ITALY - Victims push Pope for action on his last day

ITALY - Victims push Pope for action on his last day

  • Victims push Pope for action on his last day
  • They list 5 things he should do before leaving
  • “Take decisive action now,” self help group urges

WHAT:
Holding signs and childhood photos at a news conference, US clergy sex abuse victims will

-- Publicly push for 5 specific actions for Pope Benedict to take before he resigns, and
-- Urge papal electors to push Cardinal Brady and Cardinal Mahony to not participate in the conclave, and
--Urge all who have seen, suspected or suffered clergy sex crimes and cover ups to come forward get help, call police, expose wrongdoing, protect others and start healing

WHEN:
Tuesday, February 26 at 2:00 pm

WHERE:
Orange Hotel, 86 Via Crescenzio 00193, Roma +39.06.6868969

WHO:
Two leaders of the US-based international support group SNAP, the Survivors Network of those Abused by Priests, including a Missouri man who is the organization’s long time director

WHY:
In his final day as Pope, SNAP wants Pope Benedict to undertake steps now that will deter future abuse of children by clergy and will help ease the pain and suffering of abuse victims.

“Even though he’s retiring, the Pope still has power for the next couple of days, and we want him to use that power to help prevent more abuse and cover-up,” said David Clohessy, SNAP Director. “He should take action now to protect kids.”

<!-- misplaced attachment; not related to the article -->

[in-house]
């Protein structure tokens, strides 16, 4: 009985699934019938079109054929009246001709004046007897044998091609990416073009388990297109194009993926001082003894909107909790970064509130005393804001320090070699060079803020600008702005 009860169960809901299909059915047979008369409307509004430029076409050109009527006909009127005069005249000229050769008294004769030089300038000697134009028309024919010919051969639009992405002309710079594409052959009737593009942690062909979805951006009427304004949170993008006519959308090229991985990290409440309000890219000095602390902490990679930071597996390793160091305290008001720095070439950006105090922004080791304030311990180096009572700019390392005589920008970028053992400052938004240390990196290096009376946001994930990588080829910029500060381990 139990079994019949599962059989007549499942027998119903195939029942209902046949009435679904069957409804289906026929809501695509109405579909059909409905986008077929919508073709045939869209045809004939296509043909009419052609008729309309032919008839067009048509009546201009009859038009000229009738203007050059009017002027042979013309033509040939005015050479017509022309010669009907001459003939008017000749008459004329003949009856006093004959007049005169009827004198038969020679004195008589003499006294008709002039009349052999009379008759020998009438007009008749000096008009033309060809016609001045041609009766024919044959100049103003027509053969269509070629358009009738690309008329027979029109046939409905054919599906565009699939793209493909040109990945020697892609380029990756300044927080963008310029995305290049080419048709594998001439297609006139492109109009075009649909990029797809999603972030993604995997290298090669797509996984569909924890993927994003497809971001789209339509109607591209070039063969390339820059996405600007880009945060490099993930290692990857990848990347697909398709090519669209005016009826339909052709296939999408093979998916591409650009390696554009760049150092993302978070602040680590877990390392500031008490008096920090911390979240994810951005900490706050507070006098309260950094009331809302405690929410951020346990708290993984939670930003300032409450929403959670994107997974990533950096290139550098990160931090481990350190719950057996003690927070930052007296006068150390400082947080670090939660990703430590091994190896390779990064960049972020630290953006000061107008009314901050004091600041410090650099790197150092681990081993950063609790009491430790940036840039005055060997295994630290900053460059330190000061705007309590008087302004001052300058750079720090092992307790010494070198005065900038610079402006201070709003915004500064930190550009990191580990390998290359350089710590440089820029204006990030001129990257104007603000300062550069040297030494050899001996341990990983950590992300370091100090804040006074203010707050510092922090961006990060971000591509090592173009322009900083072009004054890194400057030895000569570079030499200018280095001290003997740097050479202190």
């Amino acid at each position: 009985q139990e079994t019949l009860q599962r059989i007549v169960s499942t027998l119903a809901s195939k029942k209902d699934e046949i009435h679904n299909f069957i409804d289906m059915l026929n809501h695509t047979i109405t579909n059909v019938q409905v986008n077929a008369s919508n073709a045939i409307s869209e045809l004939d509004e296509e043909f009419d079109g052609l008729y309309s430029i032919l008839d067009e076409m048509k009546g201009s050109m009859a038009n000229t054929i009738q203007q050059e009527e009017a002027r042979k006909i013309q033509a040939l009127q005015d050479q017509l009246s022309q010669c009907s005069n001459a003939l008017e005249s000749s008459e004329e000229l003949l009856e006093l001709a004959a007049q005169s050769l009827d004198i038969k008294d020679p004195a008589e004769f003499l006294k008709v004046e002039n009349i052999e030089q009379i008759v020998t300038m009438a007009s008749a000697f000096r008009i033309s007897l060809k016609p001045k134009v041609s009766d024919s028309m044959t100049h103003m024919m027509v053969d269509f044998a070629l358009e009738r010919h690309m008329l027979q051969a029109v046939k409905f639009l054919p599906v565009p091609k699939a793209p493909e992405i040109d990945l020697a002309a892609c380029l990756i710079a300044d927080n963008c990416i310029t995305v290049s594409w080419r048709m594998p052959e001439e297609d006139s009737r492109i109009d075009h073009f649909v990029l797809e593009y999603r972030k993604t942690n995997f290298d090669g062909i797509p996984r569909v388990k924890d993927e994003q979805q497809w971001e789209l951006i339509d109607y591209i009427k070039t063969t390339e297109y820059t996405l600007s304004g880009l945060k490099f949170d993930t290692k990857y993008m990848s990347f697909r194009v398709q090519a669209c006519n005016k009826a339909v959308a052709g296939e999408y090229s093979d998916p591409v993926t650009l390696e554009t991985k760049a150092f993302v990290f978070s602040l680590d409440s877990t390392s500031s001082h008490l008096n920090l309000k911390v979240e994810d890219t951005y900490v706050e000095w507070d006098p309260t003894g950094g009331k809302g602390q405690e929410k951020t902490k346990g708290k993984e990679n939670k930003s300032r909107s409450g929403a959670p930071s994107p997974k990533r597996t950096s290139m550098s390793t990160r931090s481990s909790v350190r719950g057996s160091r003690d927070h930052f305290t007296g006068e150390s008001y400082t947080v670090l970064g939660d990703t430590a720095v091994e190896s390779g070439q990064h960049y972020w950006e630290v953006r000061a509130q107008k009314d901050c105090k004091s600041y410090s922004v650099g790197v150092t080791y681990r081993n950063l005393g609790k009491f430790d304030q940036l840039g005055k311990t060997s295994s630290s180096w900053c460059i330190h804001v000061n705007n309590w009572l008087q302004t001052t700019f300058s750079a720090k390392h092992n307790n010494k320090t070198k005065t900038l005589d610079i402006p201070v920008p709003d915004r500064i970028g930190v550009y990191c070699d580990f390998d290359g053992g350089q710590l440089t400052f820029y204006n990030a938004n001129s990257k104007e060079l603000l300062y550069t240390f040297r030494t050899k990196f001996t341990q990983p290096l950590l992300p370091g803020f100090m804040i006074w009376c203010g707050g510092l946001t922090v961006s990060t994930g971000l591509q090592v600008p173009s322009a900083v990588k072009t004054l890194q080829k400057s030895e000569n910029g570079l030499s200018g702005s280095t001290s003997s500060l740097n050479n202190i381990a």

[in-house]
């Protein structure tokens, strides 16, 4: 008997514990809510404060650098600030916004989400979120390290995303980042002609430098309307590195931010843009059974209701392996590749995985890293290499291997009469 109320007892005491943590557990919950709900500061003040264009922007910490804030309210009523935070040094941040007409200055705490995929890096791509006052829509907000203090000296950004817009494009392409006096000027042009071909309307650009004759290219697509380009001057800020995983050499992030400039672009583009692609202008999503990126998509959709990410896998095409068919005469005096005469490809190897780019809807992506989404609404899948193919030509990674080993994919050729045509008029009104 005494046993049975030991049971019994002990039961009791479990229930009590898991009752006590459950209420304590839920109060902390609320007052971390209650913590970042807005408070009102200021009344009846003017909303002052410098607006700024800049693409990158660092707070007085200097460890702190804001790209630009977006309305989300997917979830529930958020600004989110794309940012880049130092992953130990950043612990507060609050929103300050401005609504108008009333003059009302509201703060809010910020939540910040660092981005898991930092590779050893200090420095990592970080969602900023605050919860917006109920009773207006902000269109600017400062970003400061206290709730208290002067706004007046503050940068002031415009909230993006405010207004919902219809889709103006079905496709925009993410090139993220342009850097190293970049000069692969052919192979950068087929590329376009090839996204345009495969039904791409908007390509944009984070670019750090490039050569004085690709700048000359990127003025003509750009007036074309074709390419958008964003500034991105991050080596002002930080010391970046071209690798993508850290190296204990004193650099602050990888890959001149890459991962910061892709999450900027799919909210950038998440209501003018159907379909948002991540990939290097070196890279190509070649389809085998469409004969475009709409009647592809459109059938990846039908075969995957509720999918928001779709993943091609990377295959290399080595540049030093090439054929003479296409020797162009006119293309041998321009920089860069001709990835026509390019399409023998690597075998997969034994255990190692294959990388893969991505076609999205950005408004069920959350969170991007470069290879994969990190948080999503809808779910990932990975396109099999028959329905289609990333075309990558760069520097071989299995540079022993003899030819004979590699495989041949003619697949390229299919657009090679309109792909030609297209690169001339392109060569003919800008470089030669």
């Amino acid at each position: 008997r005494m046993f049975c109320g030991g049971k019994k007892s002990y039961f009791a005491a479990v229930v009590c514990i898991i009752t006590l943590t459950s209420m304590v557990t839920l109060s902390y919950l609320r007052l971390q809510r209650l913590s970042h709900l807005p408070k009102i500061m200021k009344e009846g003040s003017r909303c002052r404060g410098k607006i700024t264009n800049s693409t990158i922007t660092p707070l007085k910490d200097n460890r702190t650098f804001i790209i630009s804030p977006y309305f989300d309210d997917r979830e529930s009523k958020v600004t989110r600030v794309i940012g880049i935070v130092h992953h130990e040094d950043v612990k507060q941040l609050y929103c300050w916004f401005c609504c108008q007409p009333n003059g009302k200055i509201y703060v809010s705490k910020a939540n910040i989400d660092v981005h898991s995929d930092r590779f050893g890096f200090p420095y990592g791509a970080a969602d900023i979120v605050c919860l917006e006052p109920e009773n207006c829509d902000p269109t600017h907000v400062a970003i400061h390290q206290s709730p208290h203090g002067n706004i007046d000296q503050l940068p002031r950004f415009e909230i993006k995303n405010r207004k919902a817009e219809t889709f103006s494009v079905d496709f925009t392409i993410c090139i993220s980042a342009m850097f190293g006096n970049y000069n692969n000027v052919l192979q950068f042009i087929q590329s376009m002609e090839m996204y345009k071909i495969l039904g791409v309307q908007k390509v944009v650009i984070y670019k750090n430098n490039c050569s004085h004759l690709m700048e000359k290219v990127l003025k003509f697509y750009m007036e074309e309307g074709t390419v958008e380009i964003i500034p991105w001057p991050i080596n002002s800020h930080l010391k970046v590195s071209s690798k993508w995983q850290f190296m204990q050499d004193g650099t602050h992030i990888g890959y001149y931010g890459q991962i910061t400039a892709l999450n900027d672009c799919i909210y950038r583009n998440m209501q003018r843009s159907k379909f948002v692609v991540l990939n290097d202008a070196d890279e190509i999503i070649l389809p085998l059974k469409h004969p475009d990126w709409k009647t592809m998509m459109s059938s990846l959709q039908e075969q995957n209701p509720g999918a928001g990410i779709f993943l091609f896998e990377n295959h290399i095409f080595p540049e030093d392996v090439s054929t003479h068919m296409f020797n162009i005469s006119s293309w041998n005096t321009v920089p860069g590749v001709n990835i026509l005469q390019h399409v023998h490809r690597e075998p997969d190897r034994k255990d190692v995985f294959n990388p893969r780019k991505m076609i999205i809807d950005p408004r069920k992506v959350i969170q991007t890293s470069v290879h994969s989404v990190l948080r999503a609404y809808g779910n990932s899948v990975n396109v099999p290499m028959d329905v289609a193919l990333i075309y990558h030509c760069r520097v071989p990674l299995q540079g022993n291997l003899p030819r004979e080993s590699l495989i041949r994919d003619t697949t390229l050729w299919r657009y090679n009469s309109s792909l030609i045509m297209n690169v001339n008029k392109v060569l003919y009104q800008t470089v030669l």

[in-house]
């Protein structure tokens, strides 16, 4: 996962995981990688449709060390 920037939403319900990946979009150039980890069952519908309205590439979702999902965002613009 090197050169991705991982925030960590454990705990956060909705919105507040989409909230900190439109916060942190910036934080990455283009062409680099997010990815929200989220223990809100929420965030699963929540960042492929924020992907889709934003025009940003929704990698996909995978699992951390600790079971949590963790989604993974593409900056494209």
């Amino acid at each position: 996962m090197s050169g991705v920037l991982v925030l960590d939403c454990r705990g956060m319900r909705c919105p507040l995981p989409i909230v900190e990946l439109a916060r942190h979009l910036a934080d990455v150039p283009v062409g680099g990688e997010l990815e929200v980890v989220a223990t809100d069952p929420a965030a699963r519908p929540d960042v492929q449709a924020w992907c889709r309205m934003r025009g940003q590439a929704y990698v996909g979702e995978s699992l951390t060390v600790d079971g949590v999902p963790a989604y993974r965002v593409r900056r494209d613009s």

Specifically, they want Pope Benedict to

- discipline at least a handful of current prelates who are concealing or who have concealed child sex crimes,

- insist that every bishop post names of the credibly accused predator priests on his website

- order bishops to actively work with lawmakers to pass stronger child safety measures and reform archaic laws that shield officials who commit and conceal child sex crimes

- turn over all church abuse and cover up records held by the Congregation for the Doctrine of the Faith to local law enforcement and

- halt the canonization of Pope John Paul, so all church employees will see that ignoring or hiding child sex crimes will lead to consequences.

“The time for promises and policies is over,” said Clohessy. “It is time for decisive action.”

The group also wants secular officials to investigate corrupt church officials, especially in Los Angeles and Scotland where two prelates have recently been exposed as wrongdoers.

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